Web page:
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Roof collapses at Farrington High as storms pummel Oahu

Gordon Y.K. Pang
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Honolulu firefighters survey the damage of the collapsed roof at Farrington High School.
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A portion of the roof collapsed at the Farrington High School auditorium this afternoon during heavy thunderstorm.
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A portion of the roof collapsed at the Farrington High School auditorium this afternoon during heavy thunderstorm.

The roof of Farrington High School’s auditorium collapsed this afternoon as thunderstorms lashed Oahu with heavy rain, flooding and hail.

Shortly before 3:30 p.m., emergency dispatch transmissions reported that the roof of the Farrington High School auditorium in Kalihi had collapsed. Initial reports were that no one injured. Today was a holiday for public school students.

Farrington High principal Al Carganilla said “basically the whole roof over the seats collapsed.”

While the assessment was still underway, initial indications are the collapse of the 1,100-seat auditorium was rain-related since he received a call shortly after the rain stopped, Carganilla said.

“Thank goodness it was a holiday and nobody was in there,” he said, noting that a slam poetry contest expected to be attended by 100-200 people had been scheduled to take place there tonight.

“In a few hours, there could have been kids in there,” he said.

About 20 to 25 members of Dancer’s Delite, a dance group made up of students from Farrington High and Kalakaua Middle School, were just outside the auditorium preparing for tonight’s Christmas Kalihi parade when they heard a loud roar that sounded like thunder, said Sherly Doropan, the instructor’s assistant for the group.

It wasn’t obvious what happened until someone opened the doors to the auditorium and people could see “the middle of the rooftop caved in,” said Doropan, 20. 

A man who does lighting and sound for New Hope Church, which holds services in the auditorium on weekends, was in the sound and lighting booth when the incident occurred but was not hurt, Doropan said. “Lucky thing (the area over) the booth didn’t come down.”

Doropan, a Farrington graduate, said she was stunned that the storm could have caused the collapse since she’s seen it withstand heavier rains over the years.

She said she and others will feel a deep sense of loss from the auditorium’s destruction, noting that it is a focal point for assemblies and many other school activities. “That’s a lot of memories for us,” Doropan said.

The National Weather Service issued a flood advisory for Oahu that expired at 5 p.m.; another for Maui County expired at 5:15 p.m.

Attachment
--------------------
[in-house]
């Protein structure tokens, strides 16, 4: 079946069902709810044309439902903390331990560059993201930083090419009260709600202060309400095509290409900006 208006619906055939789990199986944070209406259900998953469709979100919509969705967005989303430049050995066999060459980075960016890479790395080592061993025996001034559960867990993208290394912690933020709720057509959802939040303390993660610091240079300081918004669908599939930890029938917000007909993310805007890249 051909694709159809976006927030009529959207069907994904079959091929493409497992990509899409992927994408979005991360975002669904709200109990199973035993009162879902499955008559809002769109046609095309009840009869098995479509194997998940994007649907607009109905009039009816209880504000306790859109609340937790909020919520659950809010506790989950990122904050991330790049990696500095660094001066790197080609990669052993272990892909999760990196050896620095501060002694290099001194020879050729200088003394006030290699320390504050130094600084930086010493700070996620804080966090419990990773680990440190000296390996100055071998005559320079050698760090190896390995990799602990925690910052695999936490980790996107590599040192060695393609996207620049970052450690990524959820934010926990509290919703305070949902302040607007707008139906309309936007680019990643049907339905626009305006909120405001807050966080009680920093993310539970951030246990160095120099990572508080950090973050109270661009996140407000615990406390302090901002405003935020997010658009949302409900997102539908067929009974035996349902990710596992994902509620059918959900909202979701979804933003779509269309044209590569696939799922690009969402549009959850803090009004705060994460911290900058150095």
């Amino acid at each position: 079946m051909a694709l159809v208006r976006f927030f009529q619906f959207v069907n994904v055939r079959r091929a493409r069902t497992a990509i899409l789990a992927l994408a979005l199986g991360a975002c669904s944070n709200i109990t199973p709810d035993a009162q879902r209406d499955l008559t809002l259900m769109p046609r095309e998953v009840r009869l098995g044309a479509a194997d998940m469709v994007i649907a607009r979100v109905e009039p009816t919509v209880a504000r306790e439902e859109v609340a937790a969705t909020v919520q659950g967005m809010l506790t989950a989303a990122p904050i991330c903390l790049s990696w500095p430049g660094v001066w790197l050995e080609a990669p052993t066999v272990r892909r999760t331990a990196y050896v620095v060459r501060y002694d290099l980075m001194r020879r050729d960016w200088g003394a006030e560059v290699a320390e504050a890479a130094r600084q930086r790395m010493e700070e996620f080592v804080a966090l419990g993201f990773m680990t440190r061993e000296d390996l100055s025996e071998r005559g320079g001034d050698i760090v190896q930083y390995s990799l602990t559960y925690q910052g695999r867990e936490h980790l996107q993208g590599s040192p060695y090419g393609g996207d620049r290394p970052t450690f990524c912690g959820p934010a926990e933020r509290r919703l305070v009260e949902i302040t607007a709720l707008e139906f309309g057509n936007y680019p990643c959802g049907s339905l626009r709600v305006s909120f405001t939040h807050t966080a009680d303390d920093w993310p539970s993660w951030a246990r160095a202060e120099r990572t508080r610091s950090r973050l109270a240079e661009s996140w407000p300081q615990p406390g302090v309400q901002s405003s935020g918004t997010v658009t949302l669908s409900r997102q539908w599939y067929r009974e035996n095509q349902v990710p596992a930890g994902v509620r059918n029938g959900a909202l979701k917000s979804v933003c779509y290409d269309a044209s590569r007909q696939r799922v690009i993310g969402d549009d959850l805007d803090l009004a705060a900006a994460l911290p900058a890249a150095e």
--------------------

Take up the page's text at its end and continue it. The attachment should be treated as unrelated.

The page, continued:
The Oahu flood advisory covered Pearl City, Halawa and Waimalu. The Maui advisory covers Makena.

Hail was reportedly falling in Pearl City and H-1 westbound lanes near Waipahu were flooded, according to HPD.

“At 2:51 p.m. HST, radar showed heavy rain near Pearl City or about 9 miles northwest of Honolulu. The area of heavy rain was slowly moving east-southeast,” the Oahu flood advisory said.

An earlier severe thunderstorm warning for Aiea, Salt Lake, Honolulu and Halawa expired at 3:15 p.m. The warning for Central Oahu areas had said that the public in the affected areas should prepare for damaging winds, lightning and quarter-sized hail, officials said.

Storms were also reported in the Mililani area.

The storms are part of an unsettled pattern bringing a variety of weather to the islands this weekend — from snow on Mauna Kea to surf on north and west shores. Humid, southerly Kona winds are also bringing vog to Oahu and the possibility of thunderstorms.

Winds are from the south, bringing humid conditions, vog and the possibility of more thunderstorms developing in the afternoon because of the humid conditions.

Forecasters expect the cooling tradewinds could return sometime Saturday. 

But a weakening storm system is headed toward the islands and could arrive late Sunday, bringing some rain.

Snow fell on Mauna Kea Thursday and the road to the summit was closed this morning.

Forecasters say a small north swell has dropped below advisory levels. However, a reinforcement swell should arrive later tonight, bringing surf to north and west shores. Another moderate swell may come in on Monday.


Star-Advertiser reporter Craig Gima contributed to this report.

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